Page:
US President Barack Obama [official website] on Thursday reiterated the need for comprehensive immigration reform [statement] and called on members of Congress to work in a bipartisan fashion to pass immigration legislation. Obama noted the role of immigrants throughout US history and indicated that immigrants must continue to play a role as the country grows and develops. He acknowledged the continuing difficulty with securing the border but cited efforts made by the administration to improve enforcement of current laws, including increased numbers of enforcement agents. He also acknowledged the frustration that has led states, like Arizona, to enact their own immigration laws [JURIST news archive]. Obama called these laws "ill conceived" and "divisive" and indicated that they are unenforceable. He stated that reform should include holding businesses responsible for hiring and exploiting undocumented workers, a path to citizenship for people living in the US illegally and a path to citizenship for the children of illegal immigrants. Obama endorsed the DREAM act [materials], which would allow students who graduate from US high schools, but are not US citizens, to gain citizenship by completing a college degree or serving two years in the US military. He also stressed the need for bipartisanship in order to accomplish immigration reform, stating:
I'm ready to move forward; the majority of Democrats are ready to move forward; and I believe the majority of Americans are ready to move forward. But the fact is, without bipartisan support, as we had just a few years ago, we cannot solve this problem. Reform that brings accountability to our immigration system cannot pass without Republican votes. That is the political and mathematical reality. The only way to reduce the risk that this effort will again falter because of politics is if members of both parties are willing to take responsibility for solving this problem once and for all.Opponents of the plan to grant amnesty to some illegal immigrants contend that it would only encourage further illegal migration [NYT report]. It is unclear whether Congress will have the political will to address immigration reform in an election year.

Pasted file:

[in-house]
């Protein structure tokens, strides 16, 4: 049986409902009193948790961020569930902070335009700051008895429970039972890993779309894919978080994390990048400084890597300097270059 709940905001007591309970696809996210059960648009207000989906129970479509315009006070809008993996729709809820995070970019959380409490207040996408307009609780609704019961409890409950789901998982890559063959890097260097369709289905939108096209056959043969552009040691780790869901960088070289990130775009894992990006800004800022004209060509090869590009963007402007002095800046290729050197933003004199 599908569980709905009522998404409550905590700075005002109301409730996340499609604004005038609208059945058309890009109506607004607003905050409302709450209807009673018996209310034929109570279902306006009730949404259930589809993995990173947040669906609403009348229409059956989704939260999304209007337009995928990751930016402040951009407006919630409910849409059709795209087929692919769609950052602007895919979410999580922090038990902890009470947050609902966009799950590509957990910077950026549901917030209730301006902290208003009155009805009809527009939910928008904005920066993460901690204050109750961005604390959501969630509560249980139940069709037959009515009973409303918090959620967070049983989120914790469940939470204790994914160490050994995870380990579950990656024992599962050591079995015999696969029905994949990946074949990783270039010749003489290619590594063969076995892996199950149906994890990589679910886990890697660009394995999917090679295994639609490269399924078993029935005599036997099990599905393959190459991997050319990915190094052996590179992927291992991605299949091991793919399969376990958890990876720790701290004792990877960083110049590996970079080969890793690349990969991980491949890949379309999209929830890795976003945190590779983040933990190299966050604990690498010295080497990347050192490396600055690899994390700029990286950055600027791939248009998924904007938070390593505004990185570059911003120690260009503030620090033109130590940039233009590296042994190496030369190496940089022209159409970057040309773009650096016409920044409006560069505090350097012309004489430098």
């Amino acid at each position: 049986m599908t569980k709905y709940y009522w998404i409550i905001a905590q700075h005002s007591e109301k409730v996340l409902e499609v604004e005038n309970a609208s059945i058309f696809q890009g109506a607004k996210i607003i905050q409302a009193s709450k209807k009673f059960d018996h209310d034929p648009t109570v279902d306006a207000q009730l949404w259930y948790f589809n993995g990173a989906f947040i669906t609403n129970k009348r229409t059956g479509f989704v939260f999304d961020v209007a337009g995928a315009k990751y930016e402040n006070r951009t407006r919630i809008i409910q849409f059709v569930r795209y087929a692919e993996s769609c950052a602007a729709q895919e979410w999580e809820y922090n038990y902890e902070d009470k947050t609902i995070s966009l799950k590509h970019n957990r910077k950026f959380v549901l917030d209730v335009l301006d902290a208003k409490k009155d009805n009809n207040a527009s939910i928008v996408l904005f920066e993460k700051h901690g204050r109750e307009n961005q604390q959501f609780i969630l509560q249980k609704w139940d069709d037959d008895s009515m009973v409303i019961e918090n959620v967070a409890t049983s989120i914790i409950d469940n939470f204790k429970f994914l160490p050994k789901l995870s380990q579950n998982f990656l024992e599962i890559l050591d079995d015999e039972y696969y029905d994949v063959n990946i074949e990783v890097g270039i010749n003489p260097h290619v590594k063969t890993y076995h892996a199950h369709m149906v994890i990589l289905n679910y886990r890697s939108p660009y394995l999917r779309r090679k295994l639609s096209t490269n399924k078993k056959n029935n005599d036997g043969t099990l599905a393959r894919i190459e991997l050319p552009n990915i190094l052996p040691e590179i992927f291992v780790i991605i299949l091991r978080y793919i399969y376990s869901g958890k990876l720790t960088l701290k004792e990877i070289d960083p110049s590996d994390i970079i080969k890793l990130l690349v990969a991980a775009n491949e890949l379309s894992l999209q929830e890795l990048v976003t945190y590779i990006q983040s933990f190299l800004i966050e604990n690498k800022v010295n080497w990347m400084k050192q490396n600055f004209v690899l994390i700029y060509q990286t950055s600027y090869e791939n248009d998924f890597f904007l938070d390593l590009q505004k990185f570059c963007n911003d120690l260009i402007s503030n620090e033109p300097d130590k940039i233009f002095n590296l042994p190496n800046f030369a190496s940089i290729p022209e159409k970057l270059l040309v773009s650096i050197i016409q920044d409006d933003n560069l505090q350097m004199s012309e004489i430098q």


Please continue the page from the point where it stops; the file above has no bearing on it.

Arizona's new immigration law [SB 1070], which has been seen as an impetus for the renewed immigration debate, has been widely criticized in regard to the law's constitutionality and alleged "legalization" of racial profiling. Last month, the Mexican government filed an amicus curiae brief [text, PDF] with the US District Court for the District of Arizona [official website] asking that the law be declared unconstitutional [JURIST report]. Also last month, the city of Tucson, Arizona joined a lawsuit [JURIST report] against the state's new immigration law arguing that it law violates the Commerce Clause and Fourth Amendment [Cornell LII backgrounders] of the US Constitution [text], in addition to federal immigration law, through which the federal government has "fully occupied" the field of immigration control. The Obama administration, though supporting immigration reform, has sharply criticized the law [JURIST report], calling it "misguided" and expressing concern that it could be applied in a discriminatory fashion. These criticisms are shared by Mexican President Felipe Calderon [official website, Spanish] who called the law a "violation of human rights" [JURIST report]. In May, a group of UN experts found that the law could violate international standards [JURIST report] that are binding on the US.